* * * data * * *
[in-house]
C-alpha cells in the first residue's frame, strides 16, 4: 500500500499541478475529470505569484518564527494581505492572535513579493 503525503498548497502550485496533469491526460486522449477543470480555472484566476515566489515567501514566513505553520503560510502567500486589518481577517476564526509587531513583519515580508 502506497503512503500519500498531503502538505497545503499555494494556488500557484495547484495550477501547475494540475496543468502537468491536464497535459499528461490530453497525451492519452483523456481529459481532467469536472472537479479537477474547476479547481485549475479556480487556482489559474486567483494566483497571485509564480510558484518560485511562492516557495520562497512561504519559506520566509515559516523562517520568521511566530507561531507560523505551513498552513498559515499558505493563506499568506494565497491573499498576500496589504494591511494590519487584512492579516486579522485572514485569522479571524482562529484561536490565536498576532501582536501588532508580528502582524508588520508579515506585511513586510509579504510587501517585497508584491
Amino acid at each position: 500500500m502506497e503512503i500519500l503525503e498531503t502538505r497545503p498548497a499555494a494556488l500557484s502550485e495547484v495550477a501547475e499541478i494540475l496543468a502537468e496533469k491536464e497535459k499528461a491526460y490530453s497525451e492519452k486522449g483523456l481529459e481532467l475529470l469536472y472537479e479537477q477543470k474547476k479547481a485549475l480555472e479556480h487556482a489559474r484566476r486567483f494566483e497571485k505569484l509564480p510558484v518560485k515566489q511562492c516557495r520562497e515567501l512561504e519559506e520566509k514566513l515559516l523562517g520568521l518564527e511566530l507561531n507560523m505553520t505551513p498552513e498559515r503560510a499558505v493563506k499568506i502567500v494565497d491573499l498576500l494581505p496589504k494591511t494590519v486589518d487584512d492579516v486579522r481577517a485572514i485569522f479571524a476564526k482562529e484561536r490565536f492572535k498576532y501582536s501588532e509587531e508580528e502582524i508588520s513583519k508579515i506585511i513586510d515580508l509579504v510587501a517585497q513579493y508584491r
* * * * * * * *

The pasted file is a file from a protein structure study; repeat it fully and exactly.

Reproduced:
[in-house]
C-alpha cells in the first residue's frame, strides 16, 4: 500500500499541478475529470505569484518564527494581505492572535513579493 503525503498548497502550485496533469491526460486522449477543470480555472484566476515566489515567501514566513505553520503560510502567500486589518481577517476564526509587531513583519515580508 502506497503512503500519500498531503502538505497545503499555494494556488500557484495547484495550477501547475494540475496543468502537468491536464497535459499528461490530453497525451492519452483523456481529459481532467469536472472537479479537477474547476479547481485549475479556480487556482489559474486567483494566483497571485509564480510558484518560485511562492516557495520562497512561504519559506520566509515559516523562517520568521511566530507561531507560523505551513498552513498559515499558505493563506499568506494565497491573499498576500496589504494591511494590519487584512492579516486579522485572514485569522479571524482562529484561536490565536498576532501582536501588532508580528502582524508588520508579515506585511513586510509579504510587501517585497508584491
Amino acid at each position: 500500500m502506497e503512503i500519500l503525503e498531503t502538505r497545503p498548497a499555494a494556488l500557484s502550485e495547484v495550477a501547475e499541478i494540475l496543468a502537468e496533469k491536464e497535459k499528461a491526460y490530453s497525451e492519452k486522449g483523456l481529459e481532467l475529470l469536472y472537479e479537477q477543470k474547476k479547481a485549475l480555472e479556480h487556482a489559474r484566476r486567483f494566483e497571485k505569484l509564480p510558484v518560485k515566489q511562492c516557495r520562497e515567501l512561504e519559506e520566509k514566513l515559516l523562517g520568521l518564527e511566530l507561531n507560523m505553520t505551513p498552513e498559515r503560510a499558505v493563506k499568506i502567500v494565497d491573499l498576500l494581505p496589504k494591511t494590519v486589518d487584512d492579516v486579522r481577517a485572514i485569522f479571524a476564526k482562529e484561536r490565536f492572535k498576532y501582536s501588532e509587531e508580528e502582524i508588520s513583519k508579515i506585511i513586510d515580508l509579504v510587501a517585497q513579493y508584491r